More than a dozen consultants want a chance to help the City of St. Petersburg, Florida redevelop Tropicana Field — with or without the Tampa Bay Rays.
15 consultants from cities such as New York, Los Angeles and Dallas, and closer to home, from Orlando, Tampa and St. Petersburg, had responded to a request for qualifications from firms interested in developing a master plan for the 85-acre property.
The firm that gets the job will participate in what city officials say will be a “once in a generation chance to create new opportunities for growth and economic development.”
Note from Storm: I happen to be in St. Pete as I write this. My wife and I are taking a week’s vacation in the Tampa Bay area after the keynote I just delivered at a regional sustainability conference put on by the City of Tallahassee. As we see with this article, St. Pete is joining the long, long list of cities who are realizing they were sold a bill of goods when the professional sports franchise came to town.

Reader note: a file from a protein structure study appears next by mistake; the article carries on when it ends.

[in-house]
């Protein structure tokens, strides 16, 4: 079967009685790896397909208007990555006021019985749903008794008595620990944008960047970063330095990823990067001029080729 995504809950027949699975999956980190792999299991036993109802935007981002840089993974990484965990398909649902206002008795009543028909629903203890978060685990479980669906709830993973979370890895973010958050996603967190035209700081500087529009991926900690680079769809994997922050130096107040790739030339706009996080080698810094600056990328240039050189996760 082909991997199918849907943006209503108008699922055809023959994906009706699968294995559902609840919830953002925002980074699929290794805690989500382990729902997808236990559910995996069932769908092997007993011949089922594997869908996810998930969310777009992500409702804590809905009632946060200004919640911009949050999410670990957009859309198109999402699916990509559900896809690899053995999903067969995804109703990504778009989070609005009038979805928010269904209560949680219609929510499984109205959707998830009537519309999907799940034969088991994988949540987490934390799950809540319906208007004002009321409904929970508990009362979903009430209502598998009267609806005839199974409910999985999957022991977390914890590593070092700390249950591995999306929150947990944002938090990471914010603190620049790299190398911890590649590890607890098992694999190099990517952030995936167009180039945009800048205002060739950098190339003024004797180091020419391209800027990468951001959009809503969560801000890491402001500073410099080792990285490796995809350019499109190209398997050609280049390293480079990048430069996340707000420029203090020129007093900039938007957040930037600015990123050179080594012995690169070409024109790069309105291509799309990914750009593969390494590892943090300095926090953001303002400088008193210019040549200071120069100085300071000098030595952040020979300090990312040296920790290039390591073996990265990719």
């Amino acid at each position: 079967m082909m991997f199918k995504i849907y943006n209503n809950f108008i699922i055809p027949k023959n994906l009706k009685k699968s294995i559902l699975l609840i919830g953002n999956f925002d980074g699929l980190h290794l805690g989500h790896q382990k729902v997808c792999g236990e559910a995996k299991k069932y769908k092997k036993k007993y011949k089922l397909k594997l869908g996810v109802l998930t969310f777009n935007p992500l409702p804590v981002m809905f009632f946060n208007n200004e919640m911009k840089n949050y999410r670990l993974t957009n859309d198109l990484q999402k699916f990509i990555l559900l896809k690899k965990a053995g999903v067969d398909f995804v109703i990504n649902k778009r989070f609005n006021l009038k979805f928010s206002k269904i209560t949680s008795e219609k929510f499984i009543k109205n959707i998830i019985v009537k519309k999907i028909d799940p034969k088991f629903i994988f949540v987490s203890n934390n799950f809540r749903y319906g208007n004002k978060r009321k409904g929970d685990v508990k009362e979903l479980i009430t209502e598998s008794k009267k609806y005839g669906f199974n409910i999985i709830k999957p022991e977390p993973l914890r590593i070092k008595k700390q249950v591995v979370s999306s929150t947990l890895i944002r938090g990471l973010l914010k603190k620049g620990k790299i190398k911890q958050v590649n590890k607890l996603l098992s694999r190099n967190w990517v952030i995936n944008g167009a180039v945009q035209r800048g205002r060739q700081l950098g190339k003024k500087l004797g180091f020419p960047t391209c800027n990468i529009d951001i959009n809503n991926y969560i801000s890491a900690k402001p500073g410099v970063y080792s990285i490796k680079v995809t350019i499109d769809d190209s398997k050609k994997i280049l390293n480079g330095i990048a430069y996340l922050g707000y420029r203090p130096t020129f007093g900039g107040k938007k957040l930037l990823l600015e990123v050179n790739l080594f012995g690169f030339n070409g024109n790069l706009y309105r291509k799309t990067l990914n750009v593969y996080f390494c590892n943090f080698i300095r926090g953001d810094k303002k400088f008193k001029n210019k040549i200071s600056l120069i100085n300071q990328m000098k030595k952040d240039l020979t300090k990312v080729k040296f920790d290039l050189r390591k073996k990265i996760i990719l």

While it’s not impossible for a stadium to boost an area, it has to be part of a comprehensive strategy. It’s almost impossible for a venue that’s only active a few dozen times a year to support retailers and restaurants: how are they supposed to survive between events?
Unfortunately, a stadium is the kind of big, high-media-profile projects that weak mayors fall for time and again. I wish Mayor Rick Kriseman, who inherited this mess, the best of luck in correcting it.
Likewise, any chance this property has of being truly revitalized will likely depend on a strategy that reaches far beyond its 85 acres. That’s the danger of basing its future on proposals from consultants who might limit their focus to the site itself.
Photo credit: www.tampabay.com